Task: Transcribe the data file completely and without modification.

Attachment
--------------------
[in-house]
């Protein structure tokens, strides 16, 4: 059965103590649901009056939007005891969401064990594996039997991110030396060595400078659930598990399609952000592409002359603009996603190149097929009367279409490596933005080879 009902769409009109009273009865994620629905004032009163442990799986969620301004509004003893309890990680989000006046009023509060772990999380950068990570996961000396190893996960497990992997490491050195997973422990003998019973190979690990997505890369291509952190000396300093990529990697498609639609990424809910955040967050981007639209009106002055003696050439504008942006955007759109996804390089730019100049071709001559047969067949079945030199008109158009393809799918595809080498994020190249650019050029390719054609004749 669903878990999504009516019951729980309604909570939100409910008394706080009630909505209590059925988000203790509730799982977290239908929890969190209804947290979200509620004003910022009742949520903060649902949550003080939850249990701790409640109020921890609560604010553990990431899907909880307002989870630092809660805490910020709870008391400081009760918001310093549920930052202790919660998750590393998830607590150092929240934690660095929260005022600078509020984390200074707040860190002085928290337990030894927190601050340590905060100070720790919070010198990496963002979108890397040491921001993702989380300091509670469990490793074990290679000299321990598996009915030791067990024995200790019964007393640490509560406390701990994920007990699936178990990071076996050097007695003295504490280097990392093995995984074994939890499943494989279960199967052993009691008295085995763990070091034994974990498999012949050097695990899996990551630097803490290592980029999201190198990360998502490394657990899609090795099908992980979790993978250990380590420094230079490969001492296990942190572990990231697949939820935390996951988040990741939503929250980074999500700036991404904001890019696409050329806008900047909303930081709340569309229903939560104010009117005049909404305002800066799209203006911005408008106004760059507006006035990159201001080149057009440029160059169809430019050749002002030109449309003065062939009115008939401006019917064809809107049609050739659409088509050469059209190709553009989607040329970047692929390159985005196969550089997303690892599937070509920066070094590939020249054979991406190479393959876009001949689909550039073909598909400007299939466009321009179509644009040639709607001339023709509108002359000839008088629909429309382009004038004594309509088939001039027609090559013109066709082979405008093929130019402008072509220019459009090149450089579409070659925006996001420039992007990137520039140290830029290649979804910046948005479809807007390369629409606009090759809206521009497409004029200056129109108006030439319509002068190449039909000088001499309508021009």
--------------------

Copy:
[in-house]
């Protein structure tokens, strides 16, 4: 059965103590649901009056939007005891969401064990594996039997991110030396060595400078659930598990399609952000592409002359603009996603190149097929009367279409490596933005080879 009902769409009109009273009865994620629905004032009163442990799986969620301004509004003893309890990680989000006046009023509060772990999380950068990570996961000396190893996960497990992997490491050195997973422990003998019973190979690990997505890369291509952190000396300093990529990697498609639609990424809910955040967050981007639209009106002055003696050439504008942006955007759109996804390089730019100049071709001559047969067949079945030199008109158009393809799918595809080498994020190249650019050029390719054609004749 669903878990999504009516019951729980309604909570939100409910008394706080009630909505209590059925988000203790509730799982977290239908929890969190209804947290979200509620004003910022009742949520903060649902949550003080939850249990701790409640109020921890609560604010553990990431899907909880307002989870630092809660805490910020709870008391400081009760918001310093549920930052202790919660998750590393998830607590150092929240934690660095929260005022600078509020984390200074707040860190002085928290337990030894927190601050340590905060100070720790919070010198990496963002979108890397040491921001993702989380300091509670469990490793074990290679000299321990598996009915030791067990024995200790019964007393640490509560406390701990994920007990699936178990990071076996050097007695003295504490280097990392093995995984074994939890499943494989279960199967052993009691008295085995763990070091034994974990498999012949050097695990899996990551630097803490290592980029999201190198990360998502490394657990899609090795099908992980979790993978250990380590420094230079490969001492296990942190572990990231697949939820935390996951988040990741939503929250980074999500700036991404904001890019696409050329806008900047909303930081709340569309229903939560104010009117005049909404305002800066799209203006911005408008106004760059507006006035990159201001080149057009440029160059169809430019050749002002030109449309003065062939009115008939401006019917064809809107049609050739659409088509050469059209190709553009989607040329970047692929390159985005196969550089997303690892599937070509920066070094590939020249054979991406190479393959876009001949689909550039073909598909400007299939466009321009179509644009040639709607001339023709509108002359000839008088629909429309382009004038004594309509088939001039027609090559013109066709082979405008093929130019402008072509220019459009090149450089579409070659925006996001420039992007990137520039140290830029290649979804910046948005479809807007390369629409606009090759809206521009497409004029200056129109108006030439319509002068190449039909000088001499309508021009």